In some places the arch overhead was so high that we could hardly distinguish its outlines with our 2 candles and would so continue for hundreds of feet; and at other times the arch would not be over 15 or 20 feet high. After we had been in there about 15 minutes my companion complained of faintness and declared if he could not get fresh air he should suffocate. I experienced no inconvenience myself and after waiting a few minutes, he having recovered somewhat from his faintness, we started on. Up to this point the air had been perfectly calm inside, but soon after starting on the wind commenced blowing into the cave so hard as to threaten the extinguishment of our candles. We stopped and rested for some little time at this point, and refreshed ourselves with a lunch prepared for the occasion. At this place the arch is very high, and huge masses of rock filled the cavern almost to the ceiling. I crawled through under the rock and my companion over it, and when I was down underneath I had to put my candle in the lantern to keep it from being extinguished. When we arrived on the other side, say 40 or 50 yards further on, the wind blew from the cave outward, and seemed to suck down under the rocks. My opinion is that there is another cavern, the entrance to which is under these rocks and into which the air sucks, causing the wind we experienced. Just at this point we found a flat rock about 10 feet across, with stones piled by hand around the edges, and upon which several pieces of wood were lying, and in the centre a heap of ashes. It was perfectly evident that a fire had been built there by some one, but from the appearance I should judge that it might have been centuries ago. The air inside the cave is dry, and we did not find a drop of water anywhere on the sides of the cave, to indicate that the air was ever damp. After leaving this spot we passed on and on, how far I had no means of knowing, until at last we came to a place where the cave pitched downward on an angle of about 30 degrees and the falling rock from above had completely filled the arch. Our candles by this time had begun to burn low, and as we could get no further without crawling or perhaps breaking away the rock, we concluded to get back to daylight as quick as possible. We started out and walked as fast as we could from the nature of the pavement we had to walk over, which a great portion of the way was rocky and rough, and we were just 35 minutes in walking from there to the entrance of the cave proper, and 45 to the place where we had first entered.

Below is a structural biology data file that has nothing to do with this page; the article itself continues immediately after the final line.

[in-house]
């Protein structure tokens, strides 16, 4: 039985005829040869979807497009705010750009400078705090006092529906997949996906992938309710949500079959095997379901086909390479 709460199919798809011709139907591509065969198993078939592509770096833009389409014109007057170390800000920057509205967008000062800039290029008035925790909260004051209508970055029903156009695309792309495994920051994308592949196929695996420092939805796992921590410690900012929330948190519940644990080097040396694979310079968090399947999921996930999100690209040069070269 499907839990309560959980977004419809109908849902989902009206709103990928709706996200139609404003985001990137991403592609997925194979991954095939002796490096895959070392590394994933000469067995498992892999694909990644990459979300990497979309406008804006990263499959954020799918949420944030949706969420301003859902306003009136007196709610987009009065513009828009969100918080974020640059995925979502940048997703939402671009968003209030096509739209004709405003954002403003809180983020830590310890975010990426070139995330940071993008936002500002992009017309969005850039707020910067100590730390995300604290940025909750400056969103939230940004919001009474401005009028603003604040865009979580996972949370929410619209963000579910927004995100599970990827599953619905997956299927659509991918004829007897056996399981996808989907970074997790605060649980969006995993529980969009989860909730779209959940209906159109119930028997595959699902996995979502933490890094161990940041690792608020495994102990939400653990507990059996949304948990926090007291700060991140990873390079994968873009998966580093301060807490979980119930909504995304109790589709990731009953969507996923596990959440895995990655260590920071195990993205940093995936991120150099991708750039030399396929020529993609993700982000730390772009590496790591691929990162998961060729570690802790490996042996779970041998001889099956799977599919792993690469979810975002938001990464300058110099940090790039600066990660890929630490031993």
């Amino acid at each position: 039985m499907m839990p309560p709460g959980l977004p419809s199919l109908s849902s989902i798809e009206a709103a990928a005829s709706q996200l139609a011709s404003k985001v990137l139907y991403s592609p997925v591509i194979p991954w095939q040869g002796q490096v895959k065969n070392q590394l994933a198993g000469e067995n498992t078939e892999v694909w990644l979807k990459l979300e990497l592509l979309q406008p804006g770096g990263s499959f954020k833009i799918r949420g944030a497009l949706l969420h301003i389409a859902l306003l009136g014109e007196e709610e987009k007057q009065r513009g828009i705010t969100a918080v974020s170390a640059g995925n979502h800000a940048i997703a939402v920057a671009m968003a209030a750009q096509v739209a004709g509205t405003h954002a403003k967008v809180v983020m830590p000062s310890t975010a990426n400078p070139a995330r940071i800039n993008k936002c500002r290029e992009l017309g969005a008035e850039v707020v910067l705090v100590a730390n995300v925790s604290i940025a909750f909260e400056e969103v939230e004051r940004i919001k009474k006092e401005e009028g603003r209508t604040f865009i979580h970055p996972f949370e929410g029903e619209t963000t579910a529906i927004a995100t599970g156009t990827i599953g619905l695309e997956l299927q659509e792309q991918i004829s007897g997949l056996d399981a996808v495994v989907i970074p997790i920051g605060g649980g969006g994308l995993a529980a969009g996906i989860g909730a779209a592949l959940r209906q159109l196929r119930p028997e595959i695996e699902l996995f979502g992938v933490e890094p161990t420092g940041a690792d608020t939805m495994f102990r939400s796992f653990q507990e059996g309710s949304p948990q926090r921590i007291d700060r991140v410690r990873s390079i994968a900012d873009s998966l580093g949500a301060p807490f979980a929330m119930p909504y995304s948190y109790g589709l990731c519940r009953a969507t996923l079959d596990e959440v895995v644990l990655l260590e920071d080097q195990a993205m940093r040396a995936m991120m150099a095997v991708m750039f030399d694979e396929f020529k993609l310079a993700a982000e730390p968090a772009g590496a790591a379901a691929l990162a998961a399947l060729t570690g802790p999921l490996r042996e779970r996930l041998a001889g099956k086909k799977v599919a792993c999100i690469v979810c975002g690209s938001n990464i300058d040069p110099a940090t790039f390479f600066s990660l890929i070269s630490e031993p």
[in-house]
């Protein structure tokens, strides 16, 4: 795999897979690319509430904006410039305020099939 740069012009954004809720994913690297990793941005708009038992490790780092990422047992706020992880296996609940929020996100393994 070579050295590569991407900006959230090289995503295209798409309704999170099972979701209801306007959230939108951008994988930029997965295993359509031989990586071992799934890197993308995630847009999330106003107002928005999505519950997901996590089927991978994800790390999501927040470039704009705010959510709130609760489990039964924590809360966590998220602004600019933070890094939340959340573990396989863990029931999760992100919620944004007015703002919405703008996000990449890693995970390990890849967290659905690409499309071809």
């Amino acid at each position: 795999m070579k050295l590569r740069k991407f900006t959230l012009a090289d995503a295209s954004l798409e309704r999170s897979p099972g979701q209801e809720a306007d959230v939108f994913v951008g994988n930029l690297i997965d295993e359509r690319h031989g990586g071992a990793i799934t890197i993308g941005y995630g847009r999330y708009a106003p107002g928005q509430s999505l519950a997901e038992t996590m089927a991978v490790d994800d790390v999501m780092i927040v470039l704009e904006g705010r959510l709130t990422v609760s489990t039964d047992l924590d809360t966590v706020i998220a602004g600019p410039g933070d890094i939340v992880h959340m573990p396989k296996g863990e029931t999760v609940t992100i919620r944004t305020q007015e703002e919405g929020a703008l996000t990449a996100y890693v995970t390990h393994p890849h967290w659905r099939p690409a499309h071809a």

We estimated the distance explored by us to be from a mile and a half to 2 miles, including the openings. I judge that we did not come to the end of the cave, from the looks of the rocks when we turned back, and from the further fact that in going into the cave we saw the tracks of thousands of little animals, about the size of squirrels, which were running on ahead of us, none of which we saw, and which I think we should have seen if we had come to the end of the cavern. I will not attempt to describe the cave in a geological point of view, as I do not feel myself competent to do so intelligibly; and as I know Professor WHITNEY is going to visit Shasta Butte and vicinity during the coming summer, and will undoubtedly visit this cave and give the result of his observations to the public, I deem it unnecessary to make the attempt. As we were the 1st explorers, of course we had the right to give the cave a name, and we christened it ‘Pluto’s Cave.’ The reasons why, with a description of the country, and some directions as to the best route in visiting the cave and other objects of interest in the vicinity, I reserve for a future communication.